I like this cake. I think it's sort of funny that I like this cake, because our idea is to go with something that looks really homemade. We think this new cakes as art trend is sort of silly. Don't you want a cake that makes you want to eat it, not one that looks like water lilies doing synchronized swimming in the shape of amorphous love? I mean, yuck. But this cake is simple and clean and modern, so I'll forgive it for not looking totally like food.
My general rule of wedding planning is this: If you wouldn't pay for something in the way presented to you in the real world, don't pay for it in the wedding world. It's probably a bridal scam. Apparently cakes like this routinely sell for $15 a slice. A SLICE! Who in the real world would buy a whole cake by the slice? Clearly you could argue there were just two slices in a cake, or infinite slices in the cake (hello Zeno's Paradox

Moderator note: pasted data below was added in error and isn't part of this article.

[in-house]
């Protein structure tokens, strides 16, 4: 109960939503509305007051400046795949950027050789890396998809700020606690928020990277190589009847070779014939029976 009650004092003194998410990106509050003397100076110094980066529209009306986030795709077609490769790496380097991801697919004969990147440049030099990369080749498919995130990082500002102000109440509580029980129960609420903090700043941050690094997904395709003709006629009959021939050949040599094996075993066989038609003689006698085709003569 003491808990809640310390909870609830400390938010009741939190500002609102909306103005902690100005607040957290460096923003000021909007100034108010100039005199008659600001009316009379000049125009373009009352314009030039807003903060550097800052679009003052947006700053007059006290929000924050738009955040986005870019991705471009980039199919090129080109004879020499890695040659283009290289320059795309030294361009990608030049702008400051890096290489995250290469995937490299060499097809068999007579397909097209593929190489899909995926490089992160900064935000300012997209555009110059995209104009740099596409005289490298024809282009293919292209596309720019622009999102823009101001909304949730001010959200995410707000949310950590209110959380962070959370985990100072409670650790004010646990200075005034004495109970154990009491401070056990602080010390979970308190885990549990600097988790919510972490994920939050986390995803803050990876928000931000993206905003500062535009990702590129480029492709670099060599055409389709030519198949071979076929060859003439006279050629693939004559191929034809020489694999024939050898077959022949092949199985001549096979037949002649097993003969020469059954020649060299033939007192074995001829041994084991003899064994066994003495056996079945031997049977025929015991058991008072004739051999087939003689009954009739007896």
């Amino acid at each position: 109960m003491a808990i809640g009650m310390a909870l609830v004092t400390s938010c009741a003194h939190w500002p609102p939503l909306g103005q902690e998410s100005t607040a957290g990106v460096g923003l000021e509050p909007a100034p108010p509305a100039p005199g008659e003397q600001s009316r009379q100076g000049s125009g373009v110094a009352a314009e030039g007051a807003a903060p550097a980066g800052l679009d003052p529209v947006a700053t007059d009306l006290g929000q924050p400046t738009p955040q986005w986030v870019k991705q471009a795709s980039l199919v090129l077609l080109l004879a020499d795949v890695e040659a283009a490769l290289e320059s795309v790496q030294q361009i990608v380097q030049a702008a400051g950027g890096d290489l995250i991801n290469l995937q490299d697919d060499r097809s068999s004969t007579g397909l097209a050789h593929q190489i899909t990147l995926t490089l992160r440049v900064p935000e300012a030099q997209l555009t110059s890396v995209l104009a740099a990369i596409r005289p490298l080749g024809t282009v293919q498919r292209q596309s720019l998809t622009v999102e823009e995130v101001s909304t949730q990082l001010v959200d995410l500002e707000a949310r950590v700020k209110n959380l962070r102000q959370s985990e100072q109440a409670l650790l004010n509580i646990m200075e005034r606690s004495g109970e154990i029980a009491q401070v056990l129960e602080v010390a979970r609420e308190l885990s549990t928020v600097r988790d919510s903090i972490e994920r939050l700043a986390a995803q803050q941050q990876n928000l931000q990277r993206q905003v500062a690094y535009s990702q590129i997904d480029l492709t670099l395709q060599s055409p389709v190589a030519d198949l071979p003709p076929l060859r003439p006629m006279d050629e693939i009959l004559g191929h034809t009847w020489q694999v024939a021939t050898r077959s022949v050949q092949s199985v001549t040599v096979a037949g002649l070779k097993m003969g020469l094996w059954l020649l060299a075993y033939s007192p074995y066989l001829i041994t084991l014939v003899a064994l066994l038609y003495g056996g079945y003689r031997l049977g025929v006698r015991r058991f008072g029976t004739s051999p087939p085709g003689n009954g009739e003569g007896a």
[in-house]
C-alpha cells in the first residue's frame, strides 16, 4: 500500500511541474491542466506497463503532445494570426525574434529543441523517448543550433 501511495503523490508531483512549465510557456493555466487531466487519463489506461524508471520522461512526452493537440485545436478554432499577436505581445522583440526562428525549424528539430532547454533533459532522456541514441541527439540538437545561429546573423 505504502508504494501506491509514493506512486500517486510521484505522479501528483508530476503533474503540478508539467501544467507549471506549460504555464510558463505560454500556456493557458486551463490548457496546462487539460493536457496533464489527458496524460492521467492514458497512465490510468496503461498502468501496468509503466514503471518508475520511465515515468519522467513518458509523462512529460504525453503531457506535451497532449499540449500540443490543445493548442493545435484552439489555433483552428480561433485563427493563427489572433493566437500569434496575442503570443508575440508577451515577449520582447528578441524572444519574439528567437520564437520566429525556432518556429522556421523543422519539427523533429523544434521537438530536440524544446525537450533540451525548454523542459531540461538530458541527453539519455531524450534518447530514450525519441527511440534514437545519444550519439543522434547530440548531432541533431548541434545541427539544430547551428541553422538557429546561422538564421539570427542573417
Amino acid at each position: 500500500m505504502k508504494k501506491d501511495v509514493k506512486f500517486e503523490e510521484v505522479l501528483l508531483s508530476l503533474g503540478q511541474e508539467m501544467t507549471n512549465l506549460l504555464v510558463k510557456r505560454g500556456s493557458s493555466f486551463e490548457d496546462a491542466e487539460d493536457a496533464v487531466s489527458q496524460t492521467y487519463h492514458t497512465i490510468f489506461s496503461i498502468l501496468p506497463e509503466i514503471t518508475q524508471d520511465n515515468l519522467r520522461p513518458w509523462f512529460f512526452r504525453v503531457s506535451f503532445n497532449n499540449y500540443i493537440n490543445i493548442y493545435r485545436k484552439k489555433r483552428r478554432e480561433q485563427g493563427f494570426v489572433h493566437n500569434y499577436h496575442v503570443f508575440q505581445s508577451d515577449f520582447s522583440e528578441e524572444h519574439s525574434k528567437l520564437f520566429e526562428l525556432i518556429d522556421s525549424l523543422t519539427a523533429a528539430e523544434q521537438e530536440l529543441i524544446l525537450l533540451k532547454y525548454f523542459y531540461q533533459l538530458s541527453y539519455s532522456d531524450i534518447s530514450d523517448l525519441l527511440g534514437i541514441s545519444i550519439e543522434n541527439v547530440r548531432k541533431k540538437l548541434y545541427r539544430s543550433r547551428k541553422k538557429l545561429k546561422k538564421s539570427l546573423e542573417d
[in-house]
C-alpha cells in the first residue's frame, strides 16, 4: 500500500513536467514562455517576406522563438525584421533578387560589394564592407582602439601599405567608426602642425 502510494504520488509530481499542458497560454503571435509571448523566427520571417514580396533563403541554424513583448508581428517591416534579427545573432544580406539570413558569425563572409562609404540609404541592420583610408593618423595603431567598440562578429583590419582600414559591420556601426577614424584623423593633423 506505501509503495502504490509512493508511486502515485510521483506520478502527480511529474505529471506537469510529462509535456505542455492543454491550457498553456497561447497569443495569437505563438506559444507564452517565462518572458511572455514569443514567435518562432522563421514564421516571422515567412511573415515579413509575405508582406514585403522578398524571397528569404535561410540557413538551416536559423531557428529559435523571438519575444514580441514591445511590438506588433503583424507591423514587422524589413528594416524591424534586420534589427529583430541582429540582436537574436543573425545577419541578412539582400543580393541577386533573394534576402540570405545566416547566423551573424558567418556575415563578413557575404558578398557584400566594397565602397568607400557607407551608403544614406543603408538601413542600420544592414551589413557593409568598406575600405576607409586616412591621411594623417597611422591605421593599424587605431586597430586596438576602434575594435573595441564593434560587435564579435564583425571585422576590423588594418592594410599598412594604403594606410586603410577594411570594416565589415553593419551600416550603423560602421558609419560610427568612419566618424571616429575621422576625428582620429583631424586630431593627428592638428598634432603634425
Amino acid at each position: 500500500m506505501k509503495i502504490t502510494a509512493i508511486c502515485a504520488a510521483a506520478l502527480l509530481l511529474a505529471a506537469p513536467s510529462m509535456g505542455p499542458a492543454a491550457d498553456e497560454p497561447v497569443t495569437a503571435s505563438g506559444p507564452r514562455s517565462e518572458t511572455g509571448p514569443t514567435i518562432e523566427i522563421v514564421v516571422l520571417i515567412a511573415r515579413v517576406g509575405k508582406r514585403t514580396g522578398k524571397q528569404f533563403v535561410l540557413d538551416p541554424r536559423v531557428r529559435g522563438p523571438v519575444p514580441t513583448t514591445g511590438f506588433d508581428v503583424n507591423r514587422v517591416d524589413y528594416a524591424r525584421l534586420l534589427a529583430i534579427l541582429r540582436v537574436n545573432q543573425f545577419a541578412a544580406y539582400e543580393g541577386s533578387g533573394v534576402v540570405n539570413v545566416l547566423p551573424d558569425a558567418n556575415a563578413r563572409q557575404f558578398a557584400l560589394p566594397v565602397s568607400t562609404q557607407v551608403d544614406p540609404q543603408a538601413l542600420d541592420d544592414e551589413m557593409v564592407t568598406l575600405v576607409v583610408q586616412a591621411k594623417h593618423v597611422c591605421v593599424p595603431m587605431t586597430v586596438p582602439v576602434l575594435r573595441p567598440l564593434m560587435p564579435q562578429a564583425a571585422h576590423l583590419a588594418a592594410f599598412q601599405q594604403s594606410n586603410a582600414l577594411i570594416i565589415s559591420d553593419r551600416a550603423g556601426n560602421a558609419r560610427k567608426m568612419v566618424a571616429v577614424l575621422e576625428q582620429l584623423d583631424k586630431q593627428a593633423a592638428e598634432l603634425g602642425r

). I hate to be the one to do this, but I'm here to tell you that the emperor has no clothes. Continue reading Wedding Budget Wendsday: Cakes and Zeno’s Paradox
So the picture of the juice bar in the last post got me thinking. Presentation makes the difference between a average wedding (or event) and a stylish wedding. And presentation is free! You are going to have juice, or champagne, and glasses... so style them. Add a piece of fruit, line them up, and you have something simple and lovely. Continue reading Simple Styling (ah, free, I love your sweet whisper)
Once a week (at least while we were picking our venue, tough on a limited budget) one of us would say, oh hell, lets just elope. But then we found out even elopement isn’t what it used to be! Now people sell “elopement packages.” They offer you a lovely venue to say your vows, a photographer, and dinner for your closest family and friends. You bring the dress and the flowers.
You tell me what’s wrong with this picture.
On the plus side, I’m sure $10,000 or so is considered a decent budget for today’s more modest elopement.
Photo via flickr.